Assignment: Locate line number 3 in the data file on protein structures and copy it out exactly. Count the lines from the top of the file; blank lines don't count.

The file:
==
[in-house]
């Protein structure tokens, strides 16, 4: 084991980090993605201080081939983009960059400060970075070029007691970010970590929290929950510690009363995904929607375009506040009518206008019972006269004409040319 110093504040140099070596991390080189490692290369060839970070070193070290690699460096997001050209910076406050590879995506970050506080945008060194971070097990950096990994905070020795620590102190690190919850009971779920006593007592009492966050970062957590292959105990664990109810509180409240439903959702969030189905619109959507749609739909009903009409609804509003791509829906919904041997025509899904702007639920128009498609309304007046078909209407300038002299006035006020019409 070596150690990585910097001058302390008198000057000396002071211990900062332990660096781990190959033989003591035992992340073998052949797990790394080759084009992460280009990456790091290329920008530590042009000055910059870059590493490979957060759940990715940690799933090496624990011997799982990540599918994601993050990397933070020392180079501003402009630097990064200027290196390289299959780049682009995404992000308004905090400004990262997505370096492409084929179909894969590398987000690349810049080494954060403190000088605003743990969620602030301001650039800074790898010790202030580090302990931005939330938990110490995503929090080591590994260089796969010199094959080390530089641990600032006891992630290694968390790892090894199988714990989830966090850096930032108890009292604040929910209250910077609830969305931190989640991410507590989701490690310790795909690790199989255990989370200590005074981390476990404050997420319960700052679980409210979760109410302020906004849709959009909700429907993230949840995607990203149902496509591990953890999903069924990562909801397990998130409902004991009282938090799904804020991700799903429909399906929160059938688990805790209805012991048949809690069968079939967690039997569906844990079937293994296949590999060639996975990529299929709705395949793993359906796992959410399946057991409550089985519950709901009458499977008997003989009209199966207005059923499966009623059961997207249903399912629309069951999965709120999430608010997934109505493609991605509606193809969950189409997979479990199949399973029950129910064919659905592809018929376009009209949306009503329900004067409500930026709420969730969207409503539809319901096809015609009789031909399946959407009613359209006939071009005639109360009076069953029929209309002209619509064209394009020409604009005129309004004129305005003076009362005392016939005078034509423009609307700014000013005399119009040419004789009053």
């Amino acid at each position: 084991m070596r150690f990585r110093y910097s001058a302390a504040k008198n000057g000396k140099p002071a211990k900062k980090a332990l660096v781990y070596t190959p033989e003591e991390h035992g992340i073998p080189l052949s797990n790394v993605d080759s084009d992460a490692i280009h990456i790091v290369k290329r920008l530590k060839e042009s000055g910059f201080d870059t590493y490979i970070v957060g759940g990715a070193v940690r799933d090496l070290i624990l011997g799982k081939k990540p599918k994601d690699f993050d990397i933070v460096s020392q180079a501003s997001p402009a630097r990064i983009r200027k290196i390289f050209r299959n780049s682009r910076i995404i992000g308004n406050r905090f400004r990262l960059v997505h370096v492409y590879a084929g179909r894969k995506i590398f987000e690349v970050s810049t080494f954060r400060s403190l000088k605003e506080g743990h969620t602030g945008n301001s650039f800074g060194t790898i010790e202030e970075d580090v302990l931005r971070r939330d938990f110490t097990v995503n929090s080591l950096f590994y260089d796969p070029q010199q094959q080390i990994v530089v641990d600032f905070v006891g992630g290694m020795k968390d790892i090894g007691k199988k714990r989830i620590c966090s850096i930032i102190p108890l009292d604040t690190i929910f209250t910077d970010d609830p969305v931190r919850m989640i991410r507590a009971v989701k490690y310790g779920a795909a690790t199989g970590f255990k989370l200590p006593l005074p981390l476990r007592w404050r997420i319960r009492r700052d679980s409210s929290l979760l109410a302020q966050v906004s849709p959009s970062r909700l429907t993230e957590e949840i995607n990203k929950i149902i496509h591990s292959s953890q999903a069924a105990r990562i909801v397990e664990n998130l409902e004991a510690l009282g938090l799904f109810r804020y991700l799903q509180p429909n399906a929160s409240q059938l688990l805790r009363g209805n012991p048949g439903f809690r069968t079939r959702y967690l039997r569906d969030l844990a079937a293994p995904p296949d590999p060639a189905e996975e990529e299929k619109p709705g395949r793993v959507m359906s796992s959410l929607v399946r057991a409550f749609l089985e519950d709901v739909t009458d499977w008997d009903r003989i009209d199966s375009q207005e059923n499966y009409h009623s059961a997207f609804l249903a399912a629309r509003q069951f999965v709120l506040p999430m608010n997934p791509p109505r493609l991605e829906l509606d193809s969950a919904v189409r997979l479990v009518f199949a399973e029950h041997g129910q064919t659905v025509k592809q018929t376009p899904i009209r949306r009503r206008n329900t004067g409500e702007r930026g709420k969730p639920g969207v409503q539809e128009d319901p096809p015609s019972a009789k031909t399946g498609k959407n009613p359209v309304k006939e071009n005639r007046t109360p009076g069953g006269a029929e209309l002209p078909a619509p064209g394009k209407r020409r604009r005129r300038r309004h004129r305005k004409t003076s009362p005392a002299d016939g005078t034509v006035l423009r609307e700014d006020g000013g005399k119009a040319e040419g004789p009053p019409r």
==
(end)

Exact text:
């Amino acid at each position: 084991m070596r150690f990585r110093y910097s001058a302390a504040k008198n000057g000396k140099p002071a211990k900062k980090a332990l660096v781990y070596t190959p033989e003591e991390h035992g992340i073998p080189l052949s797990n790394v993605d080759s084009d992460a490692i280009h990456i790091v290369k290329r920008l530590k060839e042009s000055g910059f201080d870059t590493y490979i970070v957060g759940g990715a070193v940690r799933d090496l070290i624990l011997g799982k081939k990540p599918k994601d690699f993050d990397i933070v460096s020392q180079a501003s997001p402009a630097r990064i983009r200027k290196i390289f050209r299959n780049s682009r910076i995404i992000g308004n406050r905090f400004r990262l960059v997505h370096v492409y590879a084929g179909r894969k995506i590398f987000e690349v970050s810049t080494f954060r400060s403190l000088k605003e506080g743990h969620t602030g945008n301001s650039f800074g060194t790898i010790e202030e970075d580090v302990l931005r971070r939330d938990f110490t097990v995503n929090s080591l950096f590994y260089d796969p070029q010199q094959q080390i990994v530089v641990d600032f905070v006891g992630g290694m020795k968390d790892i090894g007691k199988k714990r989830i620590c966090s850096i930032i102190p108890l009292d604040t690190i929910f209250t910077d970010d609830p969305v931190r919850m989640i991410r507590a009971v989701k490690y310790g779920a795909a690790t199989g970590f255990k989370l200590p006593l005074p981390l476990r007592w404050r997420i319960r009492r700052d679980s409210s929290l979760l109410a302020q966050v906004s849709p959009s970062r909700l429907t993230e957590e949840i995607n990203k929950i149902i496509h591990s292959s953890q999903a069924a105990r990562i909801v397990e664990n998130l409902e004991a510690l009282g938090l799904f109810r804020y991700l799903q509180p429909n399906a929160s409240q059938l688990l805790r009363g209805n012991p048949g439903f809690r069968t079939r959702y967690l039997r569906d969030l844990a079937a293994p995904p296949d590999p060639a189905e996975e990529e299929k619109p709705g395949r793993v959507m359906s796992s959410l929607v399946r057991a409550f749609l089985e519950d709901v739909t009458d499977w008997d009903r003989i009209d199966s375009q207005e059923n499966y009409h009623s059961a997207f609804l249903a399912a629309r509003q069951f999965v709120l506040p999430m608010n997934p791509p109505r493609l991605e829906l509606d193809s969950a919904v189409r997979l479990v009518f199949a399973e029950h041997g129910q064919t659905v025509k592809q018929t376009p899904i009209r949306r009503r206008n329900t004067g409500e702007r930026g709420k969730p639920g969207v409503q539809e128009d319901p096809p015609s019972a009789k031909t399946g498609k959407n009613p359209v309304k006939e071009n005639r007046t109360p009076g069953g006269a029929e209309l002209p078909a619509p064209g394009k209407r020409r604009r005129r300038r309004h004129r305005k004409t003076s009362p005392a002299d016939g005078t034509v006035l423009r609307e700014d006020g000013g005399k119009a040319e040419g004789p009053p019409r």